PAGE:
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Tumor life support. Bone marrow cells, in blue, have migrated to the tumor site (top); a special staining technique determines what kind of bone marrow cells they are (bottom).

Bone Marrow Feeds Hungry Tumors

Like the rest of the body, tumors need blood to survive, and a hot area of research involves finding ways to block that nourishment. Now, cancer researchers have discovered a new angle to this approach: By stopping the tumors from recruiting raw materials to build their network of blood vessels, a process called angiogenesis, they can prevent tumor growth.

Researchers used to think that tumors recruited new blood vessel cells from existing vessels nearby. Then, in 1999, a team discovered that when a set of genes called Id1-4 is disabled in mice, the animals cannot grow tumor blood vessels. Normally, the Id genes are active in embryonic development of blood vessels, and then turned off permanently after birth.

Cancer biologists David Lyden, Shahin Rafii, and Robert Benezra and a joint team from Memorial Sloan-Kettering Cancer Center, Cornell University Medical College, and ImClone Systems Inc., all in New York City, wanted to find out if Id genes allow tumors to recruit building blocks from the bone marrow, which helps build blood vessels. Using mice that lacked Id genes and can't build new tumor blood vessels, Lyden's team replaced the mice's bone marrow with normal, Id-containing bone marrow. Then they implanted tumors under the animal's skin. Within hours, bone marrow cells migrated to the tumor.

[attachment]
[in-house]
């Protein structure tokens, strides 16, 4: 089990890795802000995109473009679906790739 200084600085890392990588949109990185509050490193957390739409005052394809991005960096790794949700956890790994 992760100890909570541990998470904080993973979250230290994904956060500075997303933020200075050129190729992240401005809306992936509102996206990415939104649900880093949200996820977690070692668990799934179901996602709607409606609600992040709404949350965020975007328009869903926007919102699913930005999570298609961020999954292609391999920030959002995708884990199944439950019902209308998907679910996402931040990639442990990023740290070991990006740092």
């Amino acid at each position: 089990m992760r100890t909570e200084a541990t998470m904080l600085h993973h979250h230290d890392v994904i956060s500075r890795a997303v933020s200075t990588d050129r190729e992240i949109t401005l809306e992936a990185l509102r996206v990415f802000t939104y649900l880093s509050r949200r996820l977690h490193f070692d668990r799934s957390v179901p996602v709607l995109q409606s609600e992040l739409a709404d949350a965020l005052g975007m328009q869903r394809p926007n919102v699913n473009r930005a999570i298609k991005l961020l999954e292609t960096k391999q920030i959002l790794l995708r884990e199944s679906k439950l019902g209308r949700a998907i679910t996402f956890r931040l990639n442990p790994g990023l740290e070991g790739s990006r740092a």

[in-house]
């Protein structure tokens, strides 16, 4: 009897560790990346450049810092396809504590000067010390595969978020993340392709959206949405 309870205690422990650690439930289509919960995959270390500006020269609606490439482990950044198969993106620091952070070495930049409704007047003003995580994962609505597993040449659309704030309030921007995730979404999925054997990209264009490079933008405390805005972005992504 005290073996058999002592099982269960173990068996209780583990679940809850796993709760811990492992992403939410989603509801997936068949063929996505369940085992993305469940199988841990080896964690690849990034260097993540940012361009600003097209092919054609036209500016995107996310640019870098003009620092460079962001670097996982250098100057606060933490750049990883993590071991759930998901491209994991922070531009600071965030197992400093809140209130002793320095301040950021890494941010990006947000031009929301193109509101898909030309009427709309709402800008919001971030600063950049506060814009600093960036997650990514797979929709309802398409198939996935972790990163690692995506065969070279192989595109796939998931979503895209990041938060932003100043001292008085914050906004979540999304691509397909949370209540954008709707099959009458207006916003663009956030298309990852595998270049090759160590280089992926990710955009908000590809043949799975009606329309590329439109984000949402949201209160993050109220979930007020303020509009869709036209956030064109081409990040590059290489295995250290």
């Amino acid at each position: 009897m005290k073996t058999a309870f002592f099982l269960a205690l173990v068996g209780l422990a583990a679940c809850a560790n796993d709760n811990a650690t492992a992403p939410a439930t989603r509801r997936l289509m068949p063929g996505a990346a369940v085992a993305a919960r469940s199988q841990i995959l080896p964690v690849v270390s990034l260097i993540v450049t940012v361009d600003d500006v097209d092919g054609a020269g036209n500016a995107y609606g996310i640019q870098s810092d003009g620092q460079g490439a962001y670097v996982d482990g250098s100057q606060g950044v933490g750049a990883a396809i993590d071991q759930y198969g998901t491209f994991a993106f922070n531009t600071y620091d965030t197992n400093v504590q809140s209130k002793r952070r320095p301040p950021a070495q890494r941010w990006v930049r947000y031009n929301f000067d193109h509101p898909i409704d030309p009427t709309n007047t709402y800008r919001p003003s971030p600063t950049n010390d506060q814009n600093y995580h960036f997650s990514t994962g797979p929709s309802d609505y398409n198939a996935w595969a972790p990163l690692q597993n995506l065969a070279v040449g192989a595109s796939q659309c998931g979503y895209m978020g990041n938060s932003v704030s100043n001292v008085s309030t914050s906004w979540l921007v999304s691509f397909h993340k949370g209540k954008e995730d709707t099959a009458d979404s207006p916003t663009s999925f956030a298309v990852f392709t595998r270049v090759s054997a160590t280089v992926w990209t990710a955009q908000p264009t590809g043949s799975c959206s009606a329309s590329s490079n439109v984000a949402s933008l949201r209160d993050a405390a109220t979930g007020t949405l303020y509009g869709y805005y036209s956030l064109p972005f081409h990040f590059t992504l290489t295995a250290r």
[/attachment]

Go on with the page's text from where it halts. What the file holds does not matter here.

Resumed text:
Though previous estimates suggested that bone marrow cells made up 5% to 10% of new blood vessels, Lyden says, the new data suggest "the bone marrow is really responsible for the whole tumor blood vessel network." The researchers also developed antibodies to a receptor on the surface of the bone marrow cells that receives the come-hither signal from the tumors. These antibodies prevented blocked signals to the marrow and halted tumor blood vessel growth.

"Seminal" is how tumor angiogenesis researcher Judah Folkman of Harvard Medical School in Boston describes the work. "The concept that there is a steady traffic of precursor endothelial cells from bone marrow into the tumor bed is a very novel, important finding," he says. The results, he says, could open the door for a new class of antiangiogenic drugs that may help combat tumor growth.

Related sites

Abstract of Lyden et al. Nature Medicine paper
Rafii lab home page
Benezra lab home page
Lyden et al.'s 1999 Nature paper first linking Id proteins to tumor angiogenesis